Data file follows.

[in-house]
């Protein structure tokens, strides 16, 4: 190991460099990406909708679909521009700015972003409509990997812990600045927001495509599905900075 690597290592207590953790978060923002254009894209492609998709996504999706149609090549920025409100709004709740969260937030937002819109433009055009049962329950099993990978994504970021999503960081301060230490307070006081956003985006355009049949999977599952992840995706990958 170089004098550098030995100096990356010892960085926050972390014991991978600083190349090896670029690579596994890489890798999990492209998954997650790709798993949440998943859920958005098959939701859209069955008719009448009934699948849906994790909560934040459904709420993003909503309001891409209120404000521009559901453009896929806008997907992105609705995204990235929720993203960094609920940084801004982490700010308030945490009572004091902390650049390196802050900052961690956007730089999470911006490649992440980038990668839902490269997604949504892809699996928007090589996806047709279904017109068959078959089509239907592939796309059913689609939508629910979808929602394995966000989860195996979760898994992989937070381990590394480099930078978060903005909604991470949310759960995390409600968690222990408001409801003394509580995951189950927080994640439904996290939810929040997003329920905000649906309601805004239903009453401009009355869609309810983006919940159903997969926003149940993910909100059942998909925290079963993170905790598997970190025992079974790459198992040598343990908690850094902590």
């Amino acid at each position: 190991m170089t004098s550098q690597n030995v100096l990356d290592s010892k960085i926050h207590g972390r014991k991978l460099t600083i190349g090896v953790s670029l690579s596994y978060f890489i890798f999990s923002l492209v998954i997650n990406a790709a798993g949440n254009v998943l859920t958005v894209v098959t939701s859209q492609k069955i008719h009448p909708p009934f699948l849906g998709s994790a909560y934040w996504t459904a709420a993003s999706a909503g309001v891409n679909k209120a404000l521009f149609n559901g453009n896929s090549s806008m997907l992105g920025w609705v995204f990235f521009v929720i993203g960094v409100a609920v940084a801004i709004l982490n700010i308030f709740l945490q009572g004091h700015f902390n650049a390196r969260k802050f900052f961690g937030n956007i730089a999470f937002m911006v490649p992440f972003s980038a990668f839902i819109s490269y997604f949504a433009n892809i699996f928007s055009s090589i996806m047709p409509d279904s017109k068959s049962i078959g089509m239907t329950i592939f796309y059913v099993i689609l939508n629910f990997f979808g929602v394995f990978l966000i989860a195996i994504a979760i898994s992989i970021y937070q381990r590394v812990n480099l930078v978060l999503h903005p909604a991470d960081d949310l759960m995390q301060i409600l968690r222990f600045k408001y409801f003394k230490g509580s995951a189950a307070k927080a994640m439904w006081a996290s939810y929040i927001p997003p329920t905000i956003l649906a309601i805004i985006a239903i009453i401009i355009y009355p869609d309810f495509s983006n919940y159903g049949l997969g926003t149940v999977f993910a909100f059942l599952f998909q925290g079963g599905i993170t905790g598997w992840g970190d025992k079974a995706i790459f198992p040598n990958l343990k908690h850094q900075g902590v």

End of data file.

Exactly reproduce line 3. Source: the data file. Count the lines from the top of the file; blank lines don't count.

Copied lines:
């Amino acid at each position: 190991m170089t004098s550098q690597n030995v100096l990356d290592s010892k960085i926050h207590g972390r014991k991978l460099t600083i190349g090896v953790s670029l690579s596994y978060f890489i890798f999990s923002l492209v998954i997650n990406a790709a798993g949440n254009v998943l859920t958005v894209v098959t939701s859209q492609k069955i008719h009448p909708p009934f699948l849906g998709s994790a909560y934040w996504t459904a709420a993003s999706a909503g309001v891409n679909k209120a404000l521009f149609n559901g453009n896929s090549s806008m997907l992105g920025w609705v995204f990235f521009v929720i993203g960094v409100a609920v940084a801004i709004l982490n700010i308030f709740l945490q009572g004091h700015f902390n650049a390196r969260k802050f900052f961690g937030n956007i730089a999470f937002m911006v490649p992440f972003s980038a990668f839902i819109s490269y997604f949504a433009n892809i699996f928007s055009s090589i996806m047709p409509d279904s017109k068959s049962i078959g089509m239907t329950i592939f796309y059913v099993i689609l939508n629910f990997f979808g929602v394995f990978l966000i989860a195996i994504a979760i898994s992989i970021y937070q381990r590394v812990n480099l930078v978060l999503h903005p909604a991470d960081d949310l759960m995390q301060i409600l968690r222990f600045k408001y409801f003394k230490g509580s995951a189950a307070k927080a994640m439904w006081a996290s939810y929040i927001p997003p329920t905000i956003l649906a309601i805004i985006a239903i009453i401009i355009y009355p869609d309810f495509s983006n919940y159903g049949l997969g926003t149940v999977f993910a909100f059942l599952f998909q925290g079963g599905i993170t905790g598997w992840g970190d025992k079974a995706i790459f198992p040598n990958l343990k908690h850094q900075g902590v």